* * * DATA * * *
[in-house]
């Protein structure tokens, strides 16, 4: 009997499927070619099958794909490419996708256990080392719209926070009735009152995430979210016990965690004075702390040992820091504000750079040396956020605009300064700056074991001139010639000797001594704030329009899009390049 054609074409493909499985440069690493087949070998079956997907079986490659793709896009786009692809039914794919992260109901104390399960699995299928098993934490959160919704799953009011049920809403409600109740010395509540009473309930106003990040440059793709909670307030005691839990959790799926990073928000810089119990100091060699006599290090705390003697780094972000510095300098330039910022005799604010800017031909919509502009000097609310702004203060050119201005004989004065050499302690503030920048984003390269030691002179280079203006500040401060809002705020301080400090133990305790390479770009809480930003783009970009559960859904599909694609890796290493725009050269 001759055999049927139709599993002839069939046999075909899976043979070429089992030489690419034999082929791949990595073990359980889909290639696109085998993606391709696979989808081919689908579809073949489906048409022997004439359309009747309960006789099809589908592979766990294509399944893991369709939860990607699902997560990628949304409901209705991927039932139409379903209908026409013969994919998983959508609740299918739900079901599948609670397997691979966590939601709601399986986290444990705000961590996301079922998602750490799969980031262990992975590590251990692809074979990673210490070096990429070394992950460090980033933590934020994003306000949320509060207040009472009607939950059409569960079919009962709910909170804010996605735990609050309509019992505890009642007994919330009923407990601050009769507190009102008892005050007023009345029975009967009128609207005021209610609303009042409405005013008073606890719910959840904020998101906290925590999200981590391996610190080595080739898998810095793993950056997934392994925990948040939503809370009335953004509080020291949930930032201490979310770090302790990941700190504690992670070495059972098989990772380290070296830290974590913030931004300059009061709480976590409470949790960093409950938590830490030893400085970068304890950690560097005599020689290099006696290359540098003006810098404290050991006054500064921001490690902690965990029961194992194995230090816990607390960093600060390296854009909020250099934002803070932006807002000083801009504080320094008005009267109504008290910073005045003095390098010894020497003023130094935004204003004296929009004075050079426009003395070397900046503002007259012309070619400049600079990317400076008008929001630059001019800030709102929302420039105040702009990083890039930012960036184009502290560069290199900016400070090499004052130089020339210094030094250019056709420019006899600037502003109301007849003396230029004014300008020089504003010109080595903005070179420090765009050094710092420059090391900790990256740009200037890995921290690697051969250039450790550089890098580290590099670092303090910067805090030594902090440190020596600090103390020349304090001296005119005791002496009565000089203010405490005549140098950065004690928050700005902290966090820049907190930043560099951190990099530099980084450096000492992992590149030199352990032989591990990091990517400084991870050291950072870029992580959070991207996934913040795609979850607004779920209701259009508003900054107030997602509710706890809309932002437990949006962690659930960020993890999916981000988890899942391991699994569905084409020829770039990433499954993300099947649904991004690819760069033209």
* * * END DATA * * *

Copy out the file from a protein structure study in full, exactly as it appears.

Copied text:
[in-house]
């Protein structure tokens, strides 16, 4: 009997499927070619099958794909490419996708256990080392719209926070009735009152995430979210016990965690004075702390040992820091504000750079040396956020605009300064700056074991001139010639000797001594704030329009899009390049 054609074409493909499985440069690493087949070998079956997907079986490659793709896009786009692809039914794919992260109901104390399960699995299928098993934490959160919704799953009011049920809403409600109740010395509540009473309930106003990040440059793709909670307030005691839990959790799926990073928000810089119990100091060699006599290090705390003697780094972000510095300098330039910022005799604010800017031909919509502009000097609310702004203060050119201005004989004065050499302690503030920048984003390269030691002179280079203006500040401060809002705020301080400090133990305790390479770009809480930003783009970009559960859904599909694609890796290493725009050269 001759055999049927139709599993002839069939046999075909899976043979070429089992030489690419034999082929791949990595073990359980889909290639696109085998993606391709696979989808081919689908579809073949489906048409022997004439359309009747309960006789099809589908592979766990294509399944893991369709939860990607699902997560990628949304409901209705991927039932139409379903209908026409013969994919998983959508609740299918739900079901599948609670397997691979966590939601709601399986986290444990705000961590996301079922998602750490799969980031262990992975590590251990692809074979990673210490070096990429070394992950460090980033933590934020994003306000949320509060207040009472009607939950059409569960079919009962709910909170804010996605735990609050309509019992505890009642007994919330009923407990601050009769507190009102008892005050007023009345029975009967009128609207005021209610609303009042409405005013008073606890719910959840904020998101906290925590999200981590391996610190080595080739898998810095793993950056997934392994925990948040939503809370009335953004509080020291949930930032201490979310770090302790990941700190504690992670070495059972098989990772380290070296830290974590913030931004300059009061709480976590409470949790960093409950938590830490030893400085970068304890950690560097005599020689290099006696290359540098003006810098404290050991006054500064921001490690902690965990029961194992194995230090816990607390960093600060390296854009909020250099934002803070932006807002000083801009504080320094008005009267109504008290910073005045003095390098010894020497003023130094935004204003004296929009004075050079426009003395070397900046503002007259012309070619400049600079990317400076008008929001630059001019800030709102929302420039105040702009990083890039930012960036184009502290560069290199900016400070090499004052130089020339210094030094250019056709420019006899600037502003109301007849003396230029004014300008020089504003010109080595903005070179420090765009050094710092420059090391900790990256740009200037890995921290690697051969250039450790550089890098580290590099670092303090910067805090030594902090440190020596600090103390020349304090001296005119005791002496009565000089203010405490005549140098950065004690928050700005902290966090820049907190930043560099951190990099530099980084450096000492992992590149030199352990032989591990990091990517400084991870050291950072870029992580959070991207996934913040795609979850607004779920209701259009508003900054107030997602509710706890809309932002437990949006962690659930960020993890999916981000988890899942391991699994569905084409020829770039990433499954993300099947649904991004690819760069033209």